Three years after Fiat Chrysler and federal regulators agreed to a recall to fix more than 1.56 million Jeep SUVs that could catch fire in the event of a rear-end crash, safety advocates are calling on the government to reopen an investigation into the alleged defect, claiming that an additional 11 fatalities, possibly more, have occurred since that recall was initiated. [More]
Fiat Chrysler’s woes related to millions of Jeeps that could catch fire after being rear-ended continued today as a judge rejected the company’s request for a new a trial in the wrongful death case of a four-year-old boy. [More]
After months of expressing concern over the slow-moving pace automobile and parts manufacturers have taken to remedy defects associated with nearly 1.5 million Jeeps that can explode following low-speed rear-end collisions and more than 25 million vehicles equipped with defective, shrapnel-shooting airbags, the National Highway Traffic Safety Administration is poised to take aggressive action to better ensure the safety of owners of those vehicles. [More]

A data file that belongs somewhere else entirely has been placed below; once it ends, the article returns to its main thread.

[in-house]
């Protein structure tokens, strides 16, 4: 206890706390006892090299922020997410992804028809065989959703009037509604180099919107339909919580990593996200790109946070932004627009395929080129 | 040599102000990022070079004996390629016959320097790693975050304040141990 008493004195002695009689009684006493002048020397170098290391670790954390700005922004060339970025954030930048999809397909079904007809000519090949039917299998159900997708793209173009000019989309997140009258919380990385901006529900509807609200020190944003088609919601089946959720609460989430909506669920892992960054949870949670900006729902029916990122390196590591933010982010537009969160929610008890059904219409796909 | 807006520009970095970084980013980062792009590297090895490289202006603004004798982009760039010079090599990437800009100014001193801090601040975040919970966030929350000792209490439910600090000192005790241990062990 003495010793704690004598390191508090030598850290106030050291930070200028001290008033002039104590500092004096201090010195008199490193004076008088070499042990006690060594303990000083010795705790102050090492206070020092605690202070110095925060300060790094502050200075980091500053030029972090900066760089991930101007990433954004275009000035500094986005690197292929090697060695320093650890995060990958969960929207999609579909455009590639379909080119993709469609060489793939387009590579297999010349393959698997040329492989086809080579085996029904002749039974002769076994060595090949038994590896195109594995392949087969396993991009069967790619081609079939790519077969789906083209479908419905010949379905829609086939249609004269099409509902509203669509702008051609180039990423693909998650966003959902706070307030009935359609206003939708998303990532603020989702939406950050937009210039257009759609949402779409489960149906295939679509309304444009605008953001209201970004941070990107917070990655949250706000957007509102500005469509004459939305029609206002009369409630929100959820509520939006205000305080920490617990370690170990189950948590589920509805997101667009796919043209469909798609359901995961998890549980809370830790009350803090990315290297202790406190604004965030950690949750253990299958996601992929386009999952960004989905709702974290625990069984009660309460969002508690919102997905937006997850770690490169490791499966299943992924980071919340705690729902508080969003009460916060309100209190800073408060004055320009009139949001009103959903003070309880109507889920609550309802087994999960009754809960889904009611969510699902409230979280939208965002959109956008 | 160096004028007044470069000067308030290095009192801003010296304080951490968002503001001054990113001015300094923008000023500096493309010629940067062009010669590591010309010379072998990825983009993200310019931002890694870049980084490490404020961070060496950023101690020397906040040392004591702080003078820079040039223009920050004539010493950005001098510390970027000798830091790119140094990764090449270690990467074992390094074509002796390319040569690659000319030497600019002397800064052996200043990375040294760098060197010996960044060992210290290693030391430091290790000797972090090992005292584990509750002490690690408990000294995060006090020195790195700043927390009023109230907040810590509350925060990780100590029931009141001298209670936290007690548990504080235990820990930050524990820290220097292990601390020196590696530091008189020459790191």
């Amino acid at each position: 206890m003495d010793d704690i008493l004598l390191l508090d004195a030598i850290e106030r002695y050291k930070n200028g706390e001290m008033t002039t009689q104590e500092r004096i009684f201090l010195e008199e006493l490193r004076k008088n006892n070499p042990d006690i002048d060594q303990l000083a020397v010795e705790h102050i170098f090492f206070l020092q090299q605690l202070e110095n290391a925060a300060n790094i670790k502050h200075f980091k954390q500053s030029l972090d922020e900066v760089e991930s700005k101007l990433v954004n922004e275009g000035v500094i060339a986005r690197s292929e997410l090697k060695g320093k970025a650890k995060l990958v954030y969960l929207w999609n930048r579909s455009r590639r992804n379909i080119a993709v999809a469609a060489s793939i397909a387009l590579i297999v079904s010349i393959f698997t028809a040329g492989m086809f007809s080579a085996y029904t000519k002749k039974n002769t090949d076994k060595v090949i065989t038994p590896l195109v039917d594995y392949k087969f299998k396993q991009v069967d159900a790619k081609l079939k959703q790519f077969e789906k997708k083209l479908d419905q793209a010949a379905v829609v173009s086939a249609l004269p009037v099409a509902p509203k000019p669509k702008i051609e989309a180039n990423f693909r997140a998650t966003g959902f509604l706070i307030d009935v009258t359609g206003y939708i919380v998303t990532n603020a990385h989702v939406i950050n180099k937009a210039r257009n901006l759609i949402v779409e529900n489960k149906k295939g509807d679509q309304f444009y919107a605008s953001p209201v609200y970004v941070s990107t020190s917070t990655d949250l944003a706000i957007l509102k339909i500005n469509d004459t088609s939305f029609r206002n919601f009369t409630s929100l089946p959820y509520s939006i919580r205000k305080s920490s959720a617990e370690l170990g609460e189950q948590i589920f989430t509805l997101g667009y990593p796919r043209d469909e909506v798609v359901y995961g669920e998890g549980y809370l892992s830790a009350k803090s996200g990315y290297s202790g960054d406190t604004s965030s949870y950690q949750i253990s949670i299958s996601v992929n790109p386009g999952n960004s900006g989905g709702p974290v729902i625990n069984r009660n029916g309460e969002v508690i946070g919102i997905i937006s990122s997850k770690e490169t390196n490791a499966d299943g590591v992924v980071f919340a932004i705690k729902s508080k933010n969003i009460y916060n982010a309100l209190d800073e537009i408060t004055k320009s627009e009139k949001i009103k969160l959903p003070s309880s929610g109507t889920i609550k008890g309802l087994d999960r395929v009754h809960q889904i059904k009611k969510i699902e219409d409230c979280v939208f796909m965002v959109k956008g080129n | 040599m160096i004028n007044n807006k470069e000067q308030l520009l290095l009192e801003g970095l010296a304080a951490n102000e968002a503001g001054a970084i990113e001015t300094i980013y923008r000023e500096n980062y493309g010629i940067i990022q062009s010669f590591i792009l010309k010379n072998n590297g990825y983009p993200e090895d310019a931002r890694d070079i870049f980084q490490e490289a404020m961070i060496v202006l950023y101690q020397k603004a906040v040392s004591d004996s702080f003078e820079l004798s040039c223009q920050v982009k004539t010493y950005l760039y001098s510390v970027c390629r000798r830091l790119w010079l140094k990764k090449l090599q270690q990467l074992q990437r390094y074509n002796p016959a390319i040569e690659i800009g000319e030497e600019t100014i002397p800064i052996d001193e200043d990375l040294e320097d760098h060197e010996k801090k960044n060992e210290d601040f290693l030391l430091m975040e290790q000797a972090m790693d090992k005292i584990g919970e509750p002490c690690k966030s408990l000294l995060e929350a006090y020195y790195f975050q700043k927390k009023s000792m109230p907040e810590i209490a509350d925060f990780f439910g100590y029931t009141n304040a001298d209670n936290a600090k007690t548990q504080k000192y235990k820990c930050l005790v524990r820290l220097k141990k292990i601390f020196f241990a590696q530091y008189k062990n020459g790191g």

After going three days without a vehicle recall we now return you to your regularly scheduled programing – er, recall notice. Chrysler announced today that it would voluntarily call back nearly 350,000 vehicles for ignition switch issues. [More]
Here at Consumerist, we’re fans of Jeeps, especially those of us who are named Meg. Jeeps aren’t the only four-wheel-drive vehicles that you can take off the road, but they are a worldwide icon of outdoorsiness and badassery, both of which should be actual words. When it came time to sell his Jeep, an Oklahoma man opened up a Craigslist posting window and knew exactly what to do. [More]
We can’t name the specific Jeep dealership where Andy recently brought his car, but can offer his story as a cautionary tale. His experience confirms what we all secretly fear while speaking to service representatives: anyone who doesn’t source their own parts and have their own copy of the service manual is pretty much screwed.